North Texas Daily

Review: “Pacific Rim”

Review: “Pacific Rim”

A Kaiju rises from the sea to wreak havoc in "Pacific Rim." Photo courtesy of Warner Bros. and Legendary Pictures.

Review: “Pacific Rim”
July 12
14:50 2013

Preston Barta / Film Critic

Rating: 3/5

As children, we all carried a great sense of wonder with us. While it may be stored away now that we are older, it was a strong attribute when we were young and our imaginations ran wild. Writer-director Guillermo del Toro, who soared to imaginative heights when he directed 2006’s “Pan’s Labyrinth,” brings back that childhood wonderment with his new and visually stimulating creature feature titled “Pacific Rim.”

In the film, audiences are thrown into a world where mankind regularly battles against giant beasts from another world that are capable of leveling cities. As the war rages on, former pilot Raleigh Becket (Charlie Hunnam) and trainee Mako Mori (Rinko Kikuchi) pair up to operate a special weapon in a daring effort to save the world from extinction.

From a technical standpoint, there is a lot to admire in “Pacific Rim.” The fight sequences between the monsters, known as “Kaijus,” and human-piloted robots called “Jaegers” are riveting. The creature designs leave one in awe because of their sheer scale and destructive power. The special effects department and animators did a splendid job of making this world feel genuine and real.

Idris Elba and Charlie Hunnam fight to save humanity in "Pacific Rim." Photo courtesy of Warner Bros. and Legendary Pictures.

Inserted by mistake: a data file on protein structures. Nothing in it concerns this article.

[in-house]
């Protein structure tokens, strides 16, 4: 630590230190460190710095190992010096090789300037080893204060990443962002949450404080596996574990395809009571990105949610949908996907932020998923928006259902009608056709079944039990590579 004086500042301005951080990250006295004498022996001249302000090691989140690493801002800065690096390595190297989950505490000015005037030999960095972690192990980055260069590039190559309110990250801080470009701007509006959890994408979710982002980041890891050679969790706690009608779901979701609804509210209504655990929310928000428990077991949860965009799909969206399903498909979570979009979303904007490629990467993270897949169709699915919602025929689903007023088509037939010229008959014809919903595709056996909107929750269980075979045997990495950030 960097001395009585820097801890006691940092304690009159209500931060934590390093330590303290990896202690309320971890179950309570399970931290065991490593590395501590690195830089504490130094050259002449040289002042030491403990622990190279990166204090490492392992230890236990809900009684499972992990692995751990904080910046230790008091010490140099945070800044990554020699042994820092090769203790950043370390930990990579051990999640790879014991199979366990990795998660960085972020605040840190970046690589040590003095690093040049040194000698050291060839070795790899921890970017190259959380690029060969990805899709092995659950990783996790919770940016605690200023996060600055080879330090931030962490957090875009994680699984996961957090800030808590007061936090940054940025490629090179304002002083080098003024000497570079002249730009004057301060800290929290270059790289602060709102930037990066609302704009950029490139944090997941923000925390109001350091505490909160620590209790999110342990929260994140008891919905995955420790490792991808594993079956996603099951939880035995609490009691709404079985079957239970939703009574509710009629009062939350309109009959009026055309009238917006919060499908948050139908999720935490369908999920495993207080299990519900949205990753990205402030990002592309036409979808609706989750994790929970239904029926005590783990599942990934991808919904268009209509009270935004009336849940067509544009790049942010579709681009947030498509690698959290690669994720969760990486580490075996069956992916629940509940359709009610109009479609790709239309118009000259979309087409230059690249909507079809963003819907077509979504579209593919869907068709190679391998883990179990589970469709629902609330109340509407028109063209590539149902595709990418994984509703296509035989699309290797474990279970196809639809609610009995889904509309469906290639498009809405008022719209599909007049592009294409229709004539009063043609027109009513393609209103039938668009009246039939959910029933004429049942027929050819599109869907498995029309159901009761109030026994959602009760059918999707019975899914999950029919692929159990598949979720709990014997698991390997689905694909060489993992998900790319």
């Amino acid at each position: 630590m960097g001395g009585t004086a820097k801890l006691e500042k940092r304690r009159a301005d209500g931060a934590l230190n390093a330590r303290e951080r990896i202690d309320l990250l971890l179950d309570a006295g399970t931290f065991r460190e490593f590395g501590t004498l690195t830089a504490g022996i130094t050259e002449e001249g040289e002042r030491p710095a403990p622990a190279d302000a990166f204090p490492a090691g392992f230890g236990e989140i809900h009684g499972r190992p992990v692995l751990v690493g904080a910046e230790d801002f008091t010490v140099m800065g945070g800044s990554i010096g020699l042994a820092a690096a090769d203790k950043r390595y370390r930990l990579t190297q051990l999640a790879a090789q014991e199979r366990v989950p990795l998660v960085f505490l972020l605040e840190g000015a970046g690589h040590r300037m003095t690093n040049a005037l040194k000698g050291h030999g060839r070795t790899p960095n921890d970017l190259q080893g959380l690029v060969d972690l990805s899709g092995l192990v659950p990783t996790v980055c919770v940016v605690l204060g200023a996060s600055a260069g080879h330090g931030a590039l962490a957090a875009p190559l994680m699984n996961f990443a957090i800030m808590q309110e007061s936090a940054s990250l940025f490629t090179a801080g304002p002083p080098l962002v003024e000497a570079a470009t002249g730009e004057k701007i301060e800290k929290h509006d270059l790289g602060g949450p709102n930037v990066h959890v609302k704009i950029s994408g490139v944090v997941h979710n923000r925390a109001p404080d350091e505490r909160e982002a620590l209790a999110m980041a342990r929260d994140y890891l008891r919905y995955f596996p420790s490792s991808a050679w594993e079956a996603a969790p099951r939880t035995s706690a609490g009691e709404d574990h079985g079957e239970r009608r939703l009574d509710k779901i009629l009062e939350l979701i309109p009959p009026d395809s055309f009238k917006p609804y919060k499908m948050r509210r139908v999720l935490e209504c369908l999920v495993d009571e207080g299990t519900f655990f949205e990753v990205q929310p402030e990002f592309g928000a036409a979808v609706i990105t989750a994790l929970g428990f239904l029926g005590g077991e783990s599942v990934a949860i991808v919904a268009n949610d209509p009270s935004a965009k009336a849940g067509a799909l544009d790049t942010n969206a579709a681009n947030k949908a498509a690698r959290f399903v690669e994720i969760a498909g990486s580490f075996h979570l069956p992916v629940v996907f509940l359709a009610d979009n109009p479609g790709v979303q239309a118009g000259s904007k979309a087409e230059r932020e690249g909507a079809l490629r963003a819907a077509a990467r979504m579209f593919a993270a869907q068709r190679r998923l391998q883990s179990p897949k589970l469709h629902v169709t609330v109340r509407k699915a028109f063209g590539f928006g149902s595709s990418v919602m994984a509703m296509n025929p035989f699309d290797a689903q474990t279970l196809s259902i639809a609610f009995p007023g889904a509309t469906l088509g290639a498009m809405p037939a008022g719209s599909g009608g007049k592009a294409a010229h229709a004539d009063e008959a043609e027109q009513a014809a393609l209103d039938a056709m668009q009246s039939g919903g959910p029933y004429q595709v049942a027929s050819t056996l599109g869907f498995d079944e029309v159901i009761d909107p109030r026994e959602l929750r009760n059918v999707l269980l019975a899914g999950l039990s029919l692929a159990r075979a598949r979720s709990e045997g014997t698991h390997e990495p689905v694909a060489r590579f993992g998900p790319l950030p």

However, that being said, everything else in the movie falls a bit flat due to a weak script from del Toro and Travis Beacham, who released the kraken in “Clash of the Titans” (2010). The uninspired dialogue and character traits are supposed to make us care, but are so over the top that the movie never truly connects on an emotional level. The mediocre acting, especially from Hunnam (“Sons of Anarchy”), whose acting chops can only be compared to Keanu Reeves, doesn’t lend a hand in the movie’s strength. The only performances worthy of recognition are Idris Elba (“Prometheus,” 2012) and Charlie Day (“It’s Always Sunny in Philadelphia”). Elba steals the spotlight as the leader of the Jaeger Program with his bellowed delivery, and as expected, Day provides some effective comedic relief as a quirky yet highly intelligent scientist.

As far as summer blockbusters go, “Pacific Rim” has a deliciously simple plot: giant monsters versus giant robots. How much you enjoy this popcorn piece depends on whether you expect more than that. If so, then you better takes your movie money elsewhere because you’re going to walk away disappointed by the simplicity of this apocalyptic spectacle. But this movie latches onto one unusual conceit and goes absolutely crazy with it. So if you’re willing to let the hackneyed dialogue and subpar acting slide, then “Pacific Rim” is good old-fashioned fun.

“Pacific Rim” opens today.

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